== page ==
Foreclosure is a term that tends to frighten people. When you stop making payments on your mortgage, you put yourself at risk of foreclosure. During this process, your lending institution tries to reclaim the money it originally lent you by taking control of your home or property. Typically, the bank or agency will seize your house and then sell it in order to regain its losses.
However, if you are able to repay the debt you owe, then the foreclosure process will be halted. Filing for bankruptcy is also another method of stopping your bank from foreclosing on your house.
There are two main ways of preventing foreclosure. The first is to completely pay off the debt you owe on your mortgage. If you do this at any time during the foreclosure process, prior to the sale of your home, then you will be given back your property.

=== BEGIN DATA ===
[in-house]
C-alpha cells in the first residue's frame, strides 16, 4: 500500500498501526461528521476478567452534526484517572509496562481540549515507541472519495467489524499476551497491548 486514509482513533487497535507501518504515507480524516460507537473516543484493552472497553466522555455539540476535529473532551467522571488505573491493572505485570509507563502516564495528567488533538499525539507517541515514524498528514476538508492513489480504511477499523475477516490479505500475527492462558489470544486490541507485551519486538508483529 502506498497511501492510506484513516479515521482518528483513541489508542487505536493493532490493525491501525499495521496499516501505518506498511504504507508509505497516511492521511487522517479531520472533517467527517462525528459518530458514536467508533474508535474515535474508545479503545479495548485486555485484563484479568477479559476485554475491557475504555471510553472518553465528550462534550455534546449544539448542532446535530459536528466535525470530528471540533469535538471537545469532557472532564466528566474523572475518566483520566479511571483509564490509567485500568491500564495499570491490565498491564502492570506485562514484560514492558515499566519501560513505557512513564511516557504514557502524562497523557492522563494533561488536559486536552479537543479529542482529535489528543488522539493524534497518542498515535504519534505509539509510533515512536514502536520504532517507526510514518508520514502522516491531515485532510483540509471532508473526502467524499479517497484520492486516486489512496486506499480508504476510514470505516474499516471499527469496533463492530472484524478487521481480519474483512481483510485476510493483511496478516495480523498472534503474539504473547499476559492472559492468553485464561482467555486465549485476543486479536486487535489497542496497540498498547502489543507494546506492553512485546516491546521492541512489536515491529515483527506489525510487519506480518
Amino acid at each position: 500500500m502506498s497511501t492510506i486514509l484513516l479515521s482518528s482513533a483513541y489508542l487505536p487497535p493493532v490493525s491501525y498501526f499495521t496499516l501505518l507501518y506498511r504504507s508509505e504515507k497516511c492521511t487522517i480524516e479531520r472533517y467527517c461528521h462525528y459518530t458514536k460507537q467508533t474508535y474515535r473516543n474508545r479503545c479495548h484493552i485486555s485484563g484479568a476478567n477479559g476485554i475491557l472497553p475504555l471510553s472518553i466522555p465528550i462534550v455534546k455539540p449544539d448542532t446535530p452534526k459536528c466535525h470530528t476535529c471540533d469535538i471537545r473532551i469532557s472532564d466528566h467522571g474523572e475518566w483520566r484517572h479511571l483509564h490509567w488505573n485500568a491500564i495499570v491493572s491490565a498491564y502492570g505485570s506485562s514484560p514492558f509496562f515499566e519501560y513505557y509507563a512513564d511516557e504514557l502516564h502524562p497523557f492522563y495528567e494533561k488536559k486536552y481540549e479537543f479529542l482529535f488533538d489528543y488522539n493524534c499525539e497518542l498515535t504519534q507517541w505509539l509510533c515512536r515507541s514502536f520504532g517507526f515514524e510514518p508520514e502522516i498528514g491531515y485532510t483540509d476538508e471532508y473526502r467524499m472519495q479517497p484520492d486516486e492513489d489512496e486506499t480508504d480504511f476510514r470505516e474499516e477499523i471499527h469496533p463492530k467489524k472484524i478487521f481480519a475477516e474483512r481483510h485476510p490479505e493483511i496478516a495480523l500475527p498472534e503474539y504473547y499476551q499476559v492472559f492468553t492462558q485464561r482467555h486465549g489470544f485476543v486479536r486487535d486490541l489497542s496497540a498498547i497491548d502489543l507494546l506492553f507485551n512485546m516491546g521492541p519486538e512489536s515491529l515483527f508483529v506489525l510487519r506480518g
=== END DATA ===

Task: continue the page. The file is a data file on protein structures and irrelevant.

You can also stop the foreclosure process by filing for Chapter 7 or Chapter 13 bankruptcy. Once your bankruptcy filing goes through, all foreclosures and repossessions must be halted. Although it is not a state law, some mortgages do require for lenders to give their borrowers a heads up several days to weeks before foreclosing on their homes. In these cases, you can prevent the foreclosure process from happening by filing for bankruptcy.
If you would like to learn more about how filing for bankruptcy can protect you from foreclosure, then Birmingham bankruptcy lawyer Paula Greenway can help you. Contact her at [phone-number] to schedule your free initial consultation today.